It's Time to "Bet" on This Rebounding Sector
Don’t gamble. The stock market’s not a casino.
How many times have you heard that?
But what if a long-shot gamble pops up on your radar? And what if it fits perfectly into your trading rules?
Don’t worry, I’m not hinting at a huge, all-or-nothing trade here. But I am talking about casino stocks…
Casinos make millions from gamblers. But owning casino stocks over the past couple of years has been a losing bet for investors.
But it looks like these orphaned stocks have finally put in a bottom. That gives you the perfect shot at a sin stock quadfecta. We’ve been sinful enough with our sin stock trifecta. And now this?
Church groups might start protesting the Rude Awakening because our sin stock pile keeps growing by the week. Last month, I told you about how “Big Beer” is fighting for new acquisitions in the craft brewing space, which has sent many of these stocks toward new highs.
Then we pulled the trigger on a firearms trade with our controversial coverage of Smith & Wesson and Sturm Ruger & Co.’s market-blasting performance in 2015. We also threw in a cigarette trade for good measure. Thus the “sin trade trifecta” was born.
Now we have a quadfecta, as one reader suggests. And no, I’m not just talking up the casinos because it makes for a great story (or to rile church groups). It’s just that these stocks happen to look like such damn good buys right now.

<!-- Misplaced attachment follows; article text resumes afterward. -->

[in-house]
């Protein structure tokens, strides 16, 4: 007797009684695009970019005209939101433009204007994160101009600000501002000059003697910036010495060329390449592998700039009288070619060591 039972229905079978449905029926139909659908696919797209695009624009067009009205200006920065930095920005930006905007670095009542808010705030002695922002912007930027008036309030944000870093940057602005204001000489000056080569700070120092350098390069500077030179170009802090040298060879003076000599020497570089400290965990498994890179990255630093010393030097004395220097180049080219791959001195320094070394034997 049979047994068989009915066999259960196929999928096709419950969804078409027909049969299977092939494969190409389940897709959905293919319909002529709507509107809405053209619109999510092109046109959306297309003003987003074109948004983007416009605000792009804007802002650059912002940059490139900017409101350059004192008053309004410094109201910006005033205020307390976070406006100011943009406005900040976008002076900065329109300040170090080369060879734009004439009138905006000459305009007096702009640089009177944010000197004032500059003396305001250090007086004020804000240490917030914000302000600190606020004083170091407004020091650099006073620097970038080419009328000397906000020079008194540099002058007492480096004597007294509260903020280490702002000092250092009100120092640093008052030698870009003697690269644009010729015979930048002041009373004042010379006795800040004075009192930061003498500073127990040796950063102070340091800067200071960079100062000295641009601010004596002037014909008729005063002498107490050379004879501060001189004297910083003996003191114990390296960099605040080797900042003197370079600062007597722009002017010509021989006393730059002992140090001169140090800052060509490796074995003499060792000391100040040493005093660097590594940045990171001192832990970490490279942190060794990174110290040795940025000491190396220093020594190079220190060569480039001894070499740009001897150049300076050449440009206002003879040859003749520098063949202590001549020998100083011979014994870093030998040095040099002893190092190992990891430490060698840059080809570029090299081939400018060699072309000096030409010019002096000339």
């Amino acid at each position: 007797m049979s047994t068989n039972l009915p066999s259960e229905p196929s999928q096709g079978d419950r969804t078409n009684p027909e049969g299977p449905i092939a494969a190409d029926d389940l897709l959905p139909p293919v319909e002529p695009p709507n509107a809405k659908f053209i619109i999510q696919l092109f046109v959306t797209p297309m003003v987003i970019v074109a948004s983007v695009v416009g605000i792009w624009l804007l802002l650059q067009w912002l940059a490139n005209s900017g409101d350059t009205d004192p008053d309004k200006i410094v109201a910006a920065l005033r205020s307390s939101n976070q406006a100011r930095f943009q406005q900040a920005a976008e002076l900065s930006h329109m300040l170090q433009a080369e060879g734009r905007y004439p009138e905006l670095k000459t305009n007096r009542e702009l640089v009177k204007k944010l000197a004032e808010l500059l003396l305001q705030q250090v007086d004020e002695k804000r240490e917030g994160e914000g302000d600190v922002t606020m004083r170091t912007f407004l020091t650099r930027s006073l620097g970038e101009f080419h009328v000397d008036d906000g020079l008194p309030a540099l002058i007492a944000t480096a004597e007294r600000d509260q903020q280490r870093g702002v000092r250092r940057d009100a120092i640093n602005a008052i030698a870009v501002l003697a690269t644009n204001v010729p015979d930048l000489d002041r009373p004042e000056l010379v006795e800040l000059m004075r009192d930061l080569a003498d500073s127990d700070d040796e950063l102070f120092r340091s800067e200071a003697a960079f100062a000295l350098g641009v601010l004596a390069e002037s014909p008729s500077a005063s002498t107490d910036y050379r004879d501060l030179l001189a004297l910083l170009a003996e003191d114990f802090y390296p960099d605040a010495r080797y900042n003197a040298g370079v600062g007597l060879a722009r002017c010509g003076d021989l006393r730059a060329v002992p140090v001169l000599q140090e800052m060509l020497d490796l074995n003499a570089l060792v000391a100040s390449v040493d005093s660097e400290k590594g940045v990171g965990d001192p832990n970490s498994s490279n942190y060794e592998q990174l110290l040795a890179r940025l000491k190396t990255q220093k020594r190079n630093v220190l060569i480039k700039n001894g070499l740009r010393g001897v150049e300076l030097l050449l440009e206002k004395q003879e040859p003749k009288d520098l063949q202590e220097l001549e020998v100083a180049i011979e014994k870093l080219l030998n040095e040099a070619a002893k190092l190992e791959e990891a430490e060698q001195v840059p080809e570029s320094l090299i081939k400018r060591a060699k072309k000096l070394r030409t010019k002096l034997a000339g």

They’ve been absolute dogs since early 2014, but they’re also straightening out their acts right now. First, take a look at how bad they’ve behaved:
The Market Vectors Gaming ETF has slipped nearly 35% lower since early 2014. That’s downright awful compared to the major averages. Judging by this performance alone, it’s easy to see why most investors are avoiding this sector.
So why have the big casino stocks performed so poorly? One word: Macau.
Macau is the Las Vegas of China. All of the major international gaming brands are heavily invested in Macau. And right now, gambling revenue is stagnant. That’s right—Chinese growth is once again throwing cold water on stocks.
Even Steve Wynn, CEO of Wynn resorts, had a much-publicized meltdown on a recent company conference call regarding Macau regulations. The Chinese government has been cracking down on Macau, which has been accused as a hub for money laundering, among other crimes. This has led to a series of shaky reforms that have kept high rollers away, caused confusion when it comes to new casino construction, and additional accusations of corruption.
That makes for a big wall of worry. However, The charts are showing us that casino stocks could be bottoming out here.
Here’s a long-term look at the Market Vectors Gaming ETF going back to 2011:
Notice how the sector has given back nearly all of its gains from its 2012-2013 rally. Now, it appears to be bouncing at support. That gives you the perfect opportunity for a snapback trade.